Corpus Christi

No theological book had a greater impact on me during my college days at Fordham (before Vatican II was a glimmer in Blessed John’s eye) than that of the Belgian Jesuit, Emile Mersch: The Theology of the Mystical Body.

I thought of Mersch (who died in a bombing raid at the very beginning of World War II) when I read Pope Francis’s Catechesis today. He expounds on the reality of the Church as the body of Christ and says:

The image of the body helps us to understand this deep Church-Christ bond, which St. Paul has developed especially in the First Letter to the Corinthians (cf. chap. 12). First, the body brings our attention to a living reality. The Church is not a charitable, cultural or political association, but a living body, that walks and acts in history. And this body has a head, Jesus, who guides, feeds and supports it. This is a point I want to emphasize: if the head is separated from the rest of the body, the whole person cannot survive. So it is in the Church, we must remain bound ever more deeply to Jesus. But not only that: just as the body needs the lifeblood to keep it alive, so we must allow Jesus to work in us, that His Word guide us, that His presence in the Eucharist nourish us, animate us, that His love give strength to our love of neighbor. And this always! Dear brothers and sisters, let us remain united to Jesus, let us trust in Him, direct our life according to His Gospel, nourish ourselves with daily prayer, listening to the Word of God, participating in the Sacraments.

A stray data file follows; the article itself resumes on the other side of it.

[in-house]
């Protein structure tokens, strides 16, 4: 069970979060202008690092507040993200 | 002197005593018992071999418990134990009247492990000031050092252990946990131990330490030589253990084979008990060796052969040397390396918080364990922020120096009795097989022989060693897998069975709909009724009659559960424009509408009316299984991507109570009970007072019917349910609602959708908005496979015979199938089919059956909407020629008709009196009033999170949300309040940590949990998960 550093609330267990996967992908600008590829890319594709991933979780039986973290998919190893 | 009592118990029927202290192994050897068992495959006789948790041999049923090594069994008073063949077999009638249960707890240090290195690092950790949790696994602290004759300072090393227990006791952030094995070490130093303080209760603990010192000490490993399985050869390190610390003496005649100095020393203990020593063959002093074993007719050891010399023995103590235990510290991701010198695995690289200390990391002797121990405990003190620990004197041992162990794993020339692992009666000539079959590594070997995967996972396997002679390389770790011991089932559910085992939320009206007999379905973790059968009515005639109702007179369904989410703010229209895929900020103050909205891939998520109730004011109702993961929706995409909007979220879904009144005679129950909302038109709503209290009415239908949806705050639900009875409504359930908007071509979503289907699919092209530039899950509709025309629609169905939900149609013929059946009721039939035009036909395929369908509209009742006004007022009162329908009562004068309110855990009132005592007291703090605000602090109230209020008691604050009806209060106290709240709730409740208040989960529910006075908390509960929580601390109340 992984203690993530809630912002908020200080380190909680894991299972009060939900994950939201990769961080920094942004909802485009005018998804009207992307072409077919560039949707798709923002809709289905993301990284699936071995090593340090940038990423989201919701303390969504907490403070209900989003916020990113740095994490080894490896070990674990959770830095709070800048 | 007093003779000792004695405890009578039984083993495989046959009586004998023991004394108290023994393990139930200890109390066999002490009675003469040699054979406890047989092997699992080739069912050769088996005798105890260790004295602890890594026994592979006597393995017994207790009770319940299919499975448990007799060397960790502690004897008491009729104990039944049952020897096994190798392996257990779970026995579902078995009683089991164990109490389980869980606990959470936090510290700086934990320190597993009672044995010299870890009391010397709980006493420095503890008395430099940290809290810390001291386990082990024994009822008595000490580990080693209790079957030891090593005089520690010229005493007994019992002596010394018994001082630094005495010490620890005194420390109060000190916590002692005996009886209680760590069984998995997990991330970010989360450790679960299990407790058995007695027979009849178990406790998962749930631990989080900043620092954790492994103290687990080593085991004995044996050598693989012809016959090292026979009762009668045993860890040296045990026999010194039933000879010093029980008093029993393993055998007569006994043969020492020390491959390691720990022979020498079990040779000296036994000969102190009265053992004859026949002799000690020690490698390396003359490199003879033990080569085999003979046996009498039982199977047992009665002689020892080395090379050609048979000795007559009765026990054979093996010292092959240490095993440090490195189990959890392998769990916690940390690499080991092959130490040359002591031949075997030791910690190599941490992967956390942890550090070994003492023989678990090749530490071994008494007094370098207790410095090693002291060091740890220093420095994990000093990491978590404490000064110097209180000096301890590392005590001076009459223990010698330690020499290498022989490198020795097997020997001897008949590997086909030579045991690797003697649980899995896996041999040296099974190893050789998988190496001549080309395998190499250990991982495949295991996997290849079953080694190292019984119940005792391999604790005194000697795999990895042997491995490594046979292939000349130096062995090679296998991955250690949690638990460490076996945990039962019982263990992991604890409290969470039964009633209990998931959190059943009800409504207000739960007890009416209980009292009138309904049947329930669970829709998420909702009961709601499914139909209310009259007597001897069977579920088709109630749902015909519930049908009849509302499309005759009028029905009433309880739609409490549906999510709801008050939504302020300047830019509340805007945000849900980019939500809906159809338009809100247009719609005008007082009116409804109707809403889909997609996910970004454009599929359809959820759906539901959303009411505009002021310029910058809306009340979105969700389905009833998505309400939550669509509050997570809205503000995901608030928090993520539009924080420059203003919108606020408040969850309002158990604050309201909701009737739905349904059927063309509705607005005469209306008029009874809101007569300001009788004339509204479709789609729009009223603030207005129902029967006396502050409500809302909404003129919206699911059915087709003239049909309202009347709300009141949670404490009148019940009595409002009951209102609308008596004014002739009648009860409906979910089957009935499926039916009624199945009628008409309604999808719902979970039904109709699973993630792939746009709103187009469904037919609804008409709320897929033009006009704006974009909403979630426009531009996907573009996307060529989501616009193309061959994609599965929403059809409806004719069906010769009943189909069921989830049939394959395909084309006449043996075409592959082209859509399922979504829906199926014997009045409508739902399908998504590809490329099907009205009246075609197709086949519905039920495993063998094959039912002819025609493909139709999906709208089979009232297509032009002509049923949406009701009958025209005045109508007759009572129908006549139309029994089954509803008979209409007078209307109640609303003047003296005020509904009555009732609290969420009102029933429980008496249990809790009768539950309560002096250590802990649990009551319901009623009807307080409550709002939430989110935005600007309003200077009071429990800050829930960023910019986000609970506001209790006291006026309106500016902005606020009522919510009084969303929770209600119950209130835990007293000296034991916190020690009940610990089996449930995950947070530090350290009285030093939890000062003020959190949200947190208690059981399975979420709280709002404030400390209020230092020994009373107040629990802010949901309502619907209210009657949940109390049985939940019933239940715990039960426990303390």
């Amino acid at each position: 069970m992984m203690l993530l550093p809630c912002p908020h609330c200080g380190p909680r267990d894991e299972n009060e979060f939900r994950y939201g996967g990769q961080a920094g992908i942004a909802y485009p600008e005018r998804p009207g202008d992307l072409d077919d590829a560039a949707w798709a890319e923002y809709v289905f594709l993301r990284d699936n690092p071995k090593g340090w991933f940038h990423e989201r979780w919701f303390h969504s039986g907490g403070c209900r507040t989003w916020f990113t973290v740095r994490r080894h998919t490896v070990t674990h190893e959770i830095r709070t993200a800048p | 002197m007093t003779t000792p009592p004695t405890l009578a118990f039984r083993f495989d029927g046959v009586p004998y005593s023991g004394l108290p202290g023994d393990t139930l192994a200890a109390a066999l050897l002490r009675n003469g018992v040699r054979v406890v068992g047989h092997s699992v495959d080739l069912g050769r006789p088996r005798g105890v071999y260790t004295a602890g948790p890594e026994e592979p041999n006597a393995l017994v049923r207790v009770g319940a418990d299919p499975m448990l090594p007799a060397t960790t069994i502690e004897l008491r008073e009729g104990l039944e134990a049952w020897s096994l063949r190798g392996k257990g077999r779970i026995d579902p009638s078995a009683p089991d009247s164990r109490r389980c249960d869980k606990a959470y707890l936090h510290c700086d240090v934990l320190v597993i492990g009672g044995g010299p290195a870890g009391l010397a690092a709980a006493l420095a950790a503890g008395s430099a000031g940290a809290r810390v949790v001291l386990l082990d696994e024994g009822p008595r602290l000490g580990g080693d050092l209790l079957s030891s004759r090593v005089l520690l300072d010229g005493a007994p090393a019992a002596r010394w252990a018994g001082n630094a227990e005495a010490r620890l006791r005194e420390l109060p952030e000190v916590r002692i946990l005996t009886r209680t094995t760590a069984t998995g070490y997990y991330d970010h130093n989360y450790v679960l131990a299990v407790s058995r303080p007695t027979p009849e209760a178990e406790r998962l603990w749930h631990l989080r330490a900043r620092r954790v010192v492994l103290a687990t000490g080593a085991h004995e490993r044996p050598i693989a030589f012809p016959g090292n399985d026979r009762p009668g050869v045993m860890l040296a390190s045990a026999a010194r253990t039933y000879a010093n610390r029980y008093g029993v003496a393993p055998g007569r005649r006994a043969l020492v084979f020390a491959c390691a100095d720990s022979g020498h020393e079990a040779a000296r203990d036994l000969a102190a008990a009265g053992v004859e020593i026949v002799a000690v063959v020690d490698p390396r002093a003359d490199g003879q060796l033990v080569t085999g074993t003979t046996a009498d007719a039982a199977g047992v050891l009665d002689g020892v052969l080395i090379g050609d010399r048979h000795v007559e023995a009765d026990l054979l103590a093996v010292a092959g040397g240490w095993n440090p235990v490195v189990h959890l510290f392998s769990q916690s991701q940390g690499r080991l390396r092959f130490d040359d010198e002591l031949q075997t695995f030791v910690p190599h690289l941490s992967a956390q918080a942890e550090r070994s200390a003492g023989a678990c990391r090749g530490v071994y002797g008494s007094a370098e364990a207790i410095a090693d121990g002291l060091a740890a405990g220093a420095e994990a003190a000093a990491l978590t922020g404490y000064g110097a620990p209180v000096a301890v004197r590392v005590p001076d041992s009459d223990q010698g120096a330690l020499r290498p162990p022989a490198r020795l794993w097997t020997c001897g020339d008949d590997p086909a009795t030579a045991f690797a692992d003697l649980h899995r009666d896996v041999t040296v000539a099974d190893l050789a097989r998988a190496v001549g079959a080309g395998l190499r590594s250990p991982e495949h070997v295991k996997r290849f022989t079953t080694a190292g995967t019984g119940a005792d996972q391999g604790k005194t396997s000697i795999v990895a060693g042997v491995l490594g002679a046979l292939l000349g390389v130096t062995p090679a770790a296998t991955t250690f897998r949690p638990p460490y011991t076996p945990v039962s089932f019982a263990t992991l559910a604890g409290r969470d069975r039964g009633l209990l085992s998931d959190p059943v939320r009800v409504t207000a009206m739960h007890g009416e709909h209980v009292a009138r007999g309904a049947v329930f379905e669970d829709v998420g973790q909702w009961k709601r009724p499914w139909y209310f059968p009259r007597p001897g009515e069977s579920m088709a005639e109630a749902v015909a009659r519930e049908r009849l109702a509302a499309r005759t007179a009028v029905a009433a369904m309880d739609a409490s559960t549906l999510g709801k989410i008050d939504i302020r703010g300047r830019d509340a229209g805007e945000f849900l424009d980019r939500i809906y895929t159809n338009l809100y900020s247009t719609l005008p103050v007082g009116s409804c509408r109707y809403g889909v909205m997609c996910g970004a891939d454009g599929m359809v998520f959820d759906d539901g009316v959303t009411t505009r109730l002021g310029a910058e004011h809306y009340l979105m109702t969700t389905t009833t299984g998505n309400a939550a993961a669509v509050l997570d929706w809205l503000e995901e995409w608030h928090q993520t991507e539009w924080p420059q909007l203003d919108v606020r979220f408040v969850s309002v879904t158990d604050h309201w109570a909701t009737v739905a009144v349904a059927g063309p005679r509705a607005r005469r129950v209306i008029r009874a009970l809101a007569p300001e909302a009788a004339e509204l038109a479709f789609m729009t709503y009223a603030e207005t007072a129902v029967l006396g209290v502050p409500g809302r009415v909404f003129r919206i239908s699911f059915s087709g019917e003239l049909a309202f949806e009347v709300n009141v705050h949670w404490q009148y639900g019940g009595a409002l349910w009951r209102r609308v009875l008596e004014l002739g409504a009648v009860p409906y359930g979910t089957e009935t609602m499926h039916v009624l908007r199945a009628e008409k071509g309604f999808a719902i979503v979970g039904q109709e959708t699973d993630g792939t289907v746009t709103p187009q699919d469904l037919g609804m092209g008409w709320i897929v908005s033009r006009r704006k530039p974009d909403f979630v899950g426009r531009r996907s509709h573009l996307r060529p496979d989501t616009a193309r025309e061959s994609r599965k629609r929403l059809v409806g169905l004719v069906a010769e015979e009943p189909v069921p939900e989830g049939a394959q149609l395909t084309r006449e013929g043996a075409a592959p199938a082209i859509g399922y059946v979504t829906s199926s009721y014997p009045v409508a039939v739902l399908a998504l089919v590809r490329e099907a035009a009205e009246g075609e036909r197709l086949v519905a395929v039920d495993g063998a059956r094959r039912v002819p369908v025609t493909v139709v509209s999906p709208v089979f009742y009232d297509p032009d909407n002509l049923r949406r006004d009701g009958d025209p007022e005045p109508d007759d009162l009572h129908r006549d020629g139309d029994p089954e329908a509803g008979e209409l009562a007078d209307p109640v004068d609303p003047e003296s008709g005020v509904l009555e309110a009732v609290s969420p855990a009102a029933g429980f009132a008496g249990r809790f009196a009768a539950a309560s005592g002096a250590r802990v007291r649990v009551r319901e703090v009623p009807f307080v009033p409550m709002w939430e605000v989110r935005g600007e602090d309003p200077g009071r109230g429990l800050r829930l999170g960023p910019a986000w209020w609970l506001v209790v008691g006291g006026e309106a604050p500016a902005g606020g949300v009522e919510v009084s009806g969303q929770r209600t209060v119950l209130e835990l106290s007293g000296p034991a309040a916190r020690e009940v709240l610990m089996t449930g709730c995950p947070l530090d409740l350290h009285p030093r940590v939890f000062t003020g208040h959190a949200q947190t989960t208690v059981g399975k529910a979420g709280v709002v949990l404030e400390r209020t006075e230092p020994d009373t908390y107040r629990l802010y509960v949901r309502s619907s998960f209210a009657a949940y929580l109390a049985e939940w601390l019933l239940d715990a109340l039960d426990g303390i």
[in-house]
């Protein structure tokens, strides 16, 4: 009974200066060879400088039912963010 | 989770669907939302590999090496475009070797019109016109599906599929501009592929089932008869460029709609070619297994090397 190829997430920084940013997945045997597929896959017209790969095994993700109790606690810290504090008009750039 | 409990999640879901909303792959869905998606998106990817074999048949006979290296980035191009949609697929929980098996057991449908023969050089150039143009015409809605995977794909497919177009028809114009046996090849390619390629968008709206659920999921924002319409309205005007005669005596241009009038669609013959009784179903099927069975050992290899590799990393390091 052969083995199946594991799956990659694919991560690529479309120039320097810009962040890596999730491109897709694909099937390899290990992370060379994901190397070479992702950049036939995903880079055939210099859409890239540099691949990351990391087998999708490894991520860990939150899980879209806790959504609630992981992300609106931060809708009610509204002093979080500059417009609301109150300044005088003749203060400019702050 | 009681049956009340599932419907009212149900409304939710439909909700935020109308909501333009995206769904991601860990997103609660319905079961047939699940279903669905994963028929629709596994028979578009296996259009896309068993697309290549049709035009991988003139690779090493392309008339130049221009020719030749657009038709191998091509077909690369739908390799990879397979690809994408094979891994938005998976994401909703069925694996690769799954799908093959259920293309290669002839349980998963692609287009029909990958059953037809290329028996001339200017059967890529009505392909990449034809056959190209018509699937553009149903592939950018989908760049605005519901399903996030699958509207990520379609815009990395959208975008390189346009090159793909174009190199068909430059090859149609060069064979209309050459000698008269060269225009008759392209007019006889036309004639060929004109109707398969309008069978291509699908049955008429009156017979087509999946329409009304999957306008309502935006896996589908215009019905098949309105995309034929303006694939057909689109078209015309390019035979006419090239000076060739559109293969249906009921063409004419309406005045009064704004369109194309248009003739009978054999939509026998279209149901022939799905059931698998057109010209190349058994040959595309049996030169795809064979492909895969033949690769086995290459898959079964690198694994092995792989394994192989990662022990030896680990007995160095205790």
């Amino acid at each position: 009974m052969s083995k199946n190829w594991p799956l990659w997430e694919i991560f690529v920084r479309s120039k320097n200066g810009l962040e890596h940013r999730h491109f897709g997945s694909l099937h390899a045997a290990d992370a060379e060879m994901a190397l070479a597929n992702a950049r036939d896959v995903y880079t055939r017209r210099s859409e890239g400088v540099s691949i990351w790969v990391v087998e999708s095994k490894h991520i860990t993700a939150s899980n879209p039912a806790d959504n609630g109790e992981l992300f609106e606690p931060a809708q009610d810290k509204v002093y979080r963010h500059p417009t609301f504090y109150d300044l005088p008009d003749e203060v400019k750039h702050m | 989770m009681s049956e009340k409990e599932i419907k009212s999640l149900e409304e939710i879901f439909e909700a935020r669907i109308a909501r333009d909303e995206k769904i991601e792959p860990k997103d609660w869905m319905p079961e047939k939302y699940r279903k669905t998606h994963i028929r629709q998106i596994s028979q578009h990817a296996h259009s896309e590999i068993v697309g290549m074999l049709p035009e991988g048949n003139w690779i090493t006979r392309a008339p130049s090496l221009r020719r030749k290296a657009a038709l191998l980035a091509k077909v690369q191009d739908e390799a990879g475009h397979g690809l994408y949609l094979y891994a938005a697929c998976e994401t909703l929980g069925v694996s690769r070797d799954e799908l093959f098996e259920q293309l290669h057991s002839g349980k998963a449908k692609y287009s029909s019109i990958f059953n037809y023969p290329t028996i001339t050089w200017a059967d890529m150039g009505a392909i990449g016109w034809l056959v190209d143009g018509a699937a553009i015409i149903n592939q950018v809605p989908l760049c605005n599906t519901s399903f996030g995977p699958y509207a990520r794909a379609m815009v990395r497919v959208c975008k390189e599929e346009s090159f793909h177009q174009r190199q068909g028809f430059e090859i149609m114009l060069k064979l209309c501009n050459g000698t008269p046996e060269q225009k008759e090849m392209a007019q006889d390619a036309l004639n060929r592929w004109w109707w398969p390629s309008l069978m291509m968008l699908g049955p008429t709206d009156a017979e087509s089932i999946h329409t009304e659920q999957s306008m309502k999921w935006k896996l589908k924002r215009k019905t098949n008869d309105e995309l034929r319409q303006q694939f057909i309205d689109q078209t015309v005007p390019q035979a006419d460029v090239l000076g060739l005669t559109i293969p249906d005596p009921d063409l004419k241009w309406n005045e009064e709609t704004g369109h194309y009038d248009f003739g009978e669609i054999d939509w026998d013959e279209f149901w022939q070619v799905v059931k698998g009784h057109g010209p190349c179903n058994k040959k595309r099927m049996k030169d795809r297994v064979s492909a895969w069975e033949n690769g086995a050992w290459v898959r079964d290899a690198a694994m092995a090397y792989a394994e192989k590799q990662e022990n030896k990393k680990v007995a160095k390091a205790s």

Robert P. Imbelli, a priest of the Archdiocese of New York, is the author of Rekindling the Christic Imagination.

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